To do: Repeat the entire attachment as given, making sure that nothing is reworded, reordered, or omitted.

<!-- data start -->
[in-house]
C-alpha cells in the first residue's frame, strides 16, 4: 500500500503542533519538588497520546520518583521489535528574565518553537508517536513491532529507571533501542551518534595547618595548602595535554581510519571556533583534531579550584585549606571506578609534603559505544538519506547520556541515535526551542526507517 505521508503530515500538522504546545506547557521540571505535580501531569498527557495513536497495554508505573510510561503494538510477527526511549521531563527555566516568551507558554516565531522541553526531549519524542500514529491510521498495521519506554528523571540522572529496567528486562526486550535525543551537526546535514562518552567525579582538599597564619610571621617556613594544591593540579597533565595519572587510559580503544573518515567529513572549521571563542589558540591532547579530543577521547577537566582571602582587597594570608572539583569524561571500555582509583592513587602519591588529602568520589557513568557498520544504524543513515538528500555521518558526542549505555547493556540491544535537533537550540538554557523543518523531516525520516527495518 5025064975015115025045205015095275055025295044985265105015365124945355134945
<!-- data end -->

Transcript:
[in-house]
C-alpha cells in the first residue's frame, strides 16, 4: 500500500503542533519538588497520546520518583521489535528574565518553537508517536513491532529507571533501542551518534595547618595548602595535554581510519571556533583534531579550584585549606571506578609534603559505544538519506547520556541515535526551542526507517 505521508503530515500538522504546545506547557521540571505535580501531569498527557495513536497495554508505573510510561503494538510477527526511549521531563527555566516568551507558554516565531522541553526531549519524542500514529491510521498495521519506554528523571540522572529496567528486562526486550535525543551537526546535514562518552567525579582538599597564619610571621617556613594544591593540579597533565595519572587510559580503544573518515567529513572549521571563542589558540591532547579530543577521547577537566582571602582587597594570608572539583569524561571500555582509583592513587602519591588529602568520589557513568557498520544504524543513515538528500555521518558526542549505555547493556540491544535537533537550540538554557523543518523531516525520516527495518 5025064975015115025045205015095275055025295044985265105015365124945355134945